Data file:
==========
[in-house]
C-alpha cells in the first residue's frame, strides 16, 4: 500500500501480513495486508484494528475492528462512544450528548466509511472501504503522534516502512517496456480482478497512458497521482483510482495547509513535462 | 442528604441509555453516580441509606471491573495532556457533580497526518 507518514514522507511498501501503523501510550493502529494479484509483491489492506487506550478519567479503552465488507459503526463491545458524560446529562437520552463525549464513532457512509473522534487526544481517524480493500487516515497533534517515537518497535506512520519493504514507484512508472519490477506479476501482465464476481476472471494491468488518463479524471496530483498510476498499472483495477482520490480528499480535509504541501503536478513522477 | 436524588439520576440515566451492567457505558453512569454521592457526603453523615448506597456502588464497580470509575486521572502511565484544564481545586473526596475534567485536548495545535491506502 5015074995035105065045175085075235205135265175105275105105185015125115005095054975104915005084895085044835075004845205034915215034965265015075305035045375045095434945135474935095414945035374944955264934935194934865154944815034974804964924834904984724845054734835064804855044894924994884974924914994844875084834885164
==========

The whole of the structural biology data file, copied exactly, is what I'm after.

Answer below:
[in-house]
C-alpha cells in the first residue's frame, strides 16, 4: 500500500501480513495486508484494528475492528462512544450528548466509511472501504503522534516502512517496456480482478497512458497521482483510482495547509513535462 | 442528604441509555453516580441509606471491573495532556457533580497526518 507518514514522507511498501501503523501510550493502529494479484509483491489492506487506550478519567479503552465488507459503526463491545458524560446529562437520552463525549464513532457512509473522534487526544481517524480493500487516515497533534517515537518497535506512520519493504514507484512508472519490477506479476501482465464476481476472471494491468488518463479524471496530483498510476498499472483495477482520490480528499480535509504541501503536478513522477 | 436524588439520576440515566451492567457505558453512569454521592457526603453523615448506597456502588464497580470509575486521572502511565484544564481545586473526596475534567485536548495545535491506502 5015074995035105065045175085075235205135265175105275105105185015125115005095054975104915005084895085044835075004845205034915215034965265015075305035045375045095434945135474935095414945035374944955264934935194934865154944815034974804964924834904984724845054734835064804855044894924994884974924914994844875084834885164